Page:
Do this anywhere. With the Holy Spirit’s direction, you can follow this simple process to initiate prayer with Muslims, Buddhists, Hindus, or any non-Believer. iHOPE alumni around the world have initiated prayers like this in grocery store aisles, park benches, dry cleaners, restaurants, and airplanes. You get the idea – pretty much everywhere. They’ve rarely been turned down because they’ve followed the Spirit’s leading.
If they can do this, you can too.
A real-life example of initiating prayer in Jesus’ name
Here’s a recent real-life example of initiating prayer with a secular non-believer that will illustrate this process in action. Note that you can follow this same process with Muslims, Buddhists, and Hindus too.
While walking home after an early morning prayer walk, Kate noticed a young man sitting on the grass by a lake. He was heavily tattooed and had his music blaring. It was before 7 a.m. She prayed, “Lord, he seems scary.”
As she walked past him, she felt the Holy Spirit nudge her, “Go pray with him.”
“No, Lord. He’s intimidating,” she thought.
“Go pray with him now.”
The message was clear. She had just been praying that she might point a Muslim, a Hindu, or a Buddhist to Jesus that day. The Lord answered by leading her to a secular young man. Keeping quiet at that moment was not an obedient option. So, she stopped, sighed deeply, turned resolutely, and prayed silently
“Okay Lord. I hear you. I’m doing this, and I’m trusting you.”
While making her way to the young man, Kate had just seconds to remember her words.
“Hello. My name is Kate. I know this sounds crazy – and I feel awkward coming over here…God must really love you. He stopped me back there to come over, say hello, and pray with you. Is there something I can pray for you right now?”
He looked up at Kate in shock, teared up, and said,
“Wow. I don’t even know where to begin. Yes! There is so much I need prayer for.”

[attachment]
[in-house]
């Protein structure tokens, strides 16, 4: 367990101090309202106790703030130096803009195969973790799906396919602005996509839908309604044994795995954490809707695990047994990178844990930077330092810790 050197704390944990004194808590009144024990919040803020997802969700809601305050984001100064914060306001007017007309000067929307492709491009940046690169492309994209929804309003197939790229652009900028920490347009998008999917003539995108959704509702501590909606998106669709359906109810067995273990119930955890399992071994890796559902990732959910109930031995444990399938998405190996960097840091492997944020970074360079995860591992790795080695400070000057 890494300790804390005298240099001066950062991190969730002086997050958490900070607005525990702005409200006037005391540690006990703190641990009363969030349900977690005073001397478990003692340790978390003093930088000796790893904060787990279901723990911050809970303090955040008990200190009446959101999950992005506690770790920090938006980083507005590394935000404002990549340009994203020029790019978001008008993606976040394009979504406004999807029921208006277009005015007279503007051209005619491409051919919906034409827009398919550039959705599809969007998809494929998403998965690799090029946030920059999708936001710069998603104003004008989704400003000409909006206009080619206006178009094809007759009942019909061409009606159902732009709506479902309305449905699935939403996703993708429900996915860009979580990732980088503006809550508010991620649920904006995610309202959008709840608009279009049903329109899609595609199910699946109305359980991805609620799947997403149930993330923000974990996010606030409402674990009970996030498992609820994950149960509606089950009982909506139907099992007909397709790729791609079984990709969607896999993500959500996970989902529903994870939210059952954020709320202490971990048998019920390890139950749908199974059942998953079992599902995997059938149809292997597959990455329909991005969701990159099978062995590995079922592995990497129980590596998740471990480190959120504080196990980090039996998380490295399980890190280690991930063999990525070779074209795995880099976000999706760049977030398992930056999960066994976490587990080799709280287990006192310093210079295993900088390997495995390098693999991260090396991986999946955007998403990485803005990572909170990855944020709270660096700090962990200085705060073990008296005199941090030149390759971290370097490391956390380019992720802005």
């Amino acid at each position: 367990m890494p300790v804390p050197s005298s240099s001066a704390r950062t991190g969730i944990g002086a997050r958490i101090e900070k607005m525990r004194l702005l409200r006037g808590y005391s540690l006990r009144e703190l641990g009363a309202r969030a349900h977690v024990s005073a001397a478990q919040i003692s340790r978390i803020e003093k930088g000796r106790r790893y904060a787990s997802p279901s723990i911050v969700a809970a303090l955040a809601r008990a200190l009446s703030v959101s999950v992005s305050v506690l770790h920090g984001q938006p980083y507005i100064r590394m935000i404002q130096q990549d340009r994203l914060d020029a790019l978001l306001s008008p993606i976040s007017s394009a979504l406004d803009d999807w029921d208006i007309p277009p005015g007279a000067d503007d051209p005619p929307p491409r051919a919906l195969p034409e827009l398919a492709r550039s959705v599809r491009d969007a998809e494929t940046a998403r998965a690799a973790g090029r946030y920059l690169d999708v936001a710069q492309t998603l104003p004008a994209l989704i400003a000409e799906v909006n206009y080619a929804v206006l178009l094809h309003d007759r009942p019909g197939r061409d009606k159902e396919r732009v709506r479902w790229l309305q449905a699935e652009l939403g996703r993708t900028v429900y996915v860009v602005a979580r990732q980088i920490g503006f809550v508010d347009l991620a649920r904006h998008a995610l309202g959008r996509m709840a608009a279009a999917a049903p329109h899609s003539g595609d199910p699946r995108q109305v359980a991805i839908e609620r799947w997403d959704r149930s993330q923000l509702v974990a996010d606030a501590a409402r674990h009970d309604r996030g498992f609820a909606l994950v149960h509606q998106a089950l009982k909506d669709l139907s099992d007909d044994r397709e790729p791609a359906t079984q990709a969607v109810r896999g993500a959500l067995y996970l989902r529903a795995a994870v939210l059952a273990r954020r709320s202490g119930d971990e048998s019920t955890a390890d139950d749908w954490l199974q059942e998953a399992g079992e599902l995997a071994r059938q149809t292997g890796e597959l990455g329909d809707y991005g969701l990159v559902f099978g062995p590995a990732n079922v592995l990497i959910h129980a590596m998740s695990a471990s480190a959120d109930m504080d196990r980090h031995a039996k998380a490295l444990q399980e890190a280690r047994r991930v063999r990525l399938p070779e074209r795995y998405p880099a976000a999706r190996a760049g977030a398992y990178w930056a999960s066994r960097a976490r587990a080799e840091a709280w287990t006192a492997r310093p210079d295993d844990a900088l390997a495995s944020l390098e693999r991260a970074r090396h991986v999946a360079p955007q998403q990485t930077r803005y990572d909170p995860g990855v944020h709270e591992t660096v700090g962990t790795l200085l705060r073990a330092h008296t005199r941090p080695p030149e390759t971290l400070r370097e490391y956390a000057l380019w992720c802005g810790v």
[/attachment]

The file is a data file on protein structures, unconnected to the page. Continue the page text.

What followed was a sweet time of ministry speaking life into a troubled young man.
He left knowing about hope in Jesus.
Kate left profoundly grateful that she risked the awkwardness of initiating prayer with a non-believer. In doing so, she experienced the joy of seeing God at work in this young man’s life. It was a holy moment.
Think through how you’ll initiate prayer with Muslims, Buddhists, Hindus, and other non-believers.
Now it’s your turn. What is the Lord stirring you to think or do differently around initiating prayer in Jesus’ name? What small steps (such as memorizing Romans 10:9) will you take to get the ball rolling in that direction?
- Of these steps for initiating prayer with Muslims, Hindus, Buddhists, and other non-Believers, which one(s) are you most comfortable practicing?
- Which steps do you need to get more comfortable with?
- What would stand in the way of you practicing these steps to initiate prayer?
- Tell a believing friend about an ah-ha moment you had while reading this.
Take Your Learning Deeper
- Read this blog, “The 5 Essentials: Fundamentals for Sharing Your Faith.”
- Listen to the podcast episode, “How to Handle Resistance” on The Blue Cord by iHOPE Ministries podcast.
- Read these books: Muslims: 5 Biblical Essentials. and The Blue Cord.
Tag: Prayer in Jesus’ name, How to pray for Muslims, Buddhists, and Hindus.